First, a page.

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NYT: Higher Teacher Pay Key to Results?

Original post made by Pay More, Get More, Esther Clark Park, on Mar 7, 2008

This article from this morning's NY Times tells about a test that higher teacher pay will give better educational results. Web Link

"The school's creator and first principal, Zeke M. Vanderhoek, contends that high salaries will lure the best teachers. He says he wants to put into practice the conclusion reached by a growing body of research: that teacher quality " not star principals, laptop computers or abundant electives " is the crucial ingredient for success.

“I would much rather put a phenomenal, great teacher in a field with 30 kids and nothing else than take the mediocre teacher and give them half the number of students and give them all the technology in the world," said Mr. Vanderhoek."

Will it work? Should we try it here?

Comments (6)

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Posted by Barney Morgan
a resident of South of Midtown
on Mar 7, 2008 at 9:11 am

California's average teacher salary is the highest in the nation by a wide amount (about $10,000 per year greater than #2 New Jersey). If high teacher pay led to high student performance, we wouldn't be producing students who need remedial classes to keep up in community colleges as about half of such students do.


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Posted by palo alto mom
a resident of Crescent Park
on Mar 7, 2008 at 1:56 pm

There is such a huge difference in what people - especially the brightest students with math, science or engineering degrees - can make in industry vs teaching that a mere 10K means little. We need a fundamental shift in how we structure and fund schools and how we value teachers.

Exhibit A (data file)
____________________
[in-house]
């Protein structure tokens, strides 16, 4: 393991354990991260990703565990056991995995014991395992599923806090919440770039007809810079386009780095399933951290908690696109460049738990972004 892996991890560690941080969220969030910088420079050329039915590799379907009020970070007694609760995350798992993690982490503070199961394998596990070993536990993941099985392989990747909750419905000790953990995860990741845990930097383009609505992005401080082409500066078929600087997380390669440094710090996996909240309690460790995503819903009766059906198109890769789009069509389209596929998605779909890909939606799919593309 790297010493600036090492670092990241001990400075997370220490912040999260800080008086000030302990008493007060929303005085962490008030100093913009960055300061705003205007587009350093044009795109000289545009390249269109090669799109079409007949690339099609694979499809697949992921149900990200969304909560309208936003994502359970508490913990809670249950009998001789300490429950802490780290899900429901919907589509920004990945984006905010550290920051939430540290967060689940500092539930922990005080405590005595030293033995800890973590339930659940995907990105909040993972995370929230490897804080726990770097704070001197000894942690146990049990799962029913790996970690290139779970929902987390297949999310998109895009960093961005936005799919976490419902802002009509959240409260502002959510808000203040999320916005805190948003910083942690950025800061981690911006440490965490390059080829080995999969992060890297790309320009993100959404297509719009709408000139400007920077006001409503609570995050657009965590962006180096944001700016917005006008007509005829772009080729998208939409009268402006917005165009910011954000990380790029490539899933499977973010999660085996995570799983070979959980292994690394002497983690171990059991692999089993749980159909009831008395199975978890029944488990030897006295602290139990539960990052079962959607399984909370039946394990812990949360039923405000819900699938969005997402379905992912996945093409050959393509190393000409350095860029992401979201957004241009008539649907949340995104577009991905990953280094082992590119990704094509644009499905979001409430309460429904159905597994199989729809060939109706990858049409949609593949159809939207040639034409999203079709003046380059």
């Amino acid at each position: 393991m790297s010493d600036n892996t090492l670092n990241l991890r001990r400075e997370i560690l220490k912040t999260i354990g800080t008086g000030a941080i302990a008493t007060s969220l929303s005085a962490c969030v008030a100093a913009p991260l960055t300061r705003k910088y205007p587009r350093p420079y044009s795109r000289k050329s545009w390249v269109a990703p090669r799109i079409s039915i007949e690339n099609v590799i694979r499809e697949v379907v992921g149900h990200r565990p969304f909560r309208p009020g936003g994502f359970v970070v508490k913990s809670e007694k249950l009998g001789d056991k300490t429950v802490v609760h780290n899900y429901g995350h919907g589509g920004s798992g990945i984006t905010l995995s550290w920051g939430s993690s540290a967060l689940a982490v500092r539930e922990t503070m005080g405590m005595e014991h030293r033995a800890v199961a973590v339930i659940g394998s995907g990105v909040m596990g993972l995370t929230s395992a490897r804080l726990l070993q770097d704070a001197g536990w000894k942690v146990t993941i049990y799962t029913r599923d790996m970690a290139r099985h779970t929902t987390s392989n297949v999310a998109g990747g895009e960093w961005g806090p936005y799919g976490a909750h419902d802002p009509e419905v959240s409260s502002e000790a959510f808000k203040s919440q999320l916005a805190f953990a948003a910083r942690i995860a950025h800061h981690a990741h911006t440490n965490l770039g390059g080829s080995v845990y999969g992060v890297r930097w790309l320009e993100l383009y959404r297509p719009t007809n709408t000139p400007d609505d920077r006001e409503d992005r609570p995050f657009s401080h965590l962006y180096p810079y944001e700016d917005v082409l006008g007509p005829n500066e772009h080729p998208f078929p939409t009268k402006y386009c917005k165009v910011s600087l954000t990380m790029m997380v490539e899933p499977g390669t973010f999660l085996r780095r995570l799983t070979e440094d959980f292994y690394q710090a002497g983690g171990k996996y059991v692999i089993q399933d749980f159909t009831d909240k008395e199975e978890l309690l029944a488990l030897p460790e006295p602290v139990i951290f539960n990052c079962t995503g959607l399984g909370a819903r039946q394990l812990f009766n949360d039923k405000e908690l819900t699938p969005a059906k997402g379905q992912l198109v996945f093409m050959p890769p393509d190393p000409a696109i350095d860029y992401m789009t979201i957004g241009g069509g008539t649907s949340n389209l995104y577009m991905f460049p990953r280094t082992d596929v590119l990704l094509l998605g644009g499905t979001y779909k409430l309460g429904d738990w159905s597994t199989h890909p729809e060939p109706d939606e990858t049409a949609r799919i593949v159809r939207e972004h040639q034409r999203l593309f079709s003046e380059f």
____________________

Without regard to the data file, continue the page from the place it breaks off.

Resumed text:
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Posted by EdDad
a resident of Barron Park
on Mar 7, 2008 at 4:00 pm

Barney,

Maybe. But the cost of living here is also higher than in most places, so the same salary doesn't go as far....


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Posted by perspective
a resident of Midtown
on Mar 8, 2008 at 11:31 am

That, I think, is the point, EdDad.

Higher pay doesn't mean better teachers or better education.

That is fuzzy, thinking, y'all. Way too many variables...the areas that can pay more, make more..if families make more, the odds are they are more educated and married,...if they are married and educated, they have the values that produce kids who become more educated.

There is the "self-selection" part of a process that is happening there.

It is like concluding that "acting" must be genetic because a higher percentage of actors' kids end up in acting.




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Posted by R Wray
a resident of Palo Verde
on Mar 8, 2008 at 11:53 am

The whole process of state college training of teachers is corrupt. Potential teachers learn practically nothing at these places and what they do learn about a few teaching techniques could be taught in a class or two. Teachers need to learn course content and prove that they know it. Until teacher requirements are completely revamped, throwing more money at them is mostly useless.


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Posted by EdDad
a resident of Barron Park
on Mar 8, 2008 at 11:54 am

Perspective,

You missed my point. Barney pointed to California and said higher salaries don't lead to better student performance. But that doesn't follow, since the cost of living here is much higher. Apart from the variables you mention, you'd also need to index salaries to the local cost of living to even begin to make the claim.

A dollar in Tulsa isn't a dollar in Palo Alto.

Looking abroad, it's obvious that many countries have tremendously successful educational systems and spend much less money than we do. At the same time, the low status of teachers here and their low pay guarantee our huge teacher turnover. It means there are lots of young teachers who get burned out. The ones who stick it out are sometimes dedicated, gifted teachers. Sometimes they are drones who don't belong in a classroom.

In any case, the NY school will make a good test case.




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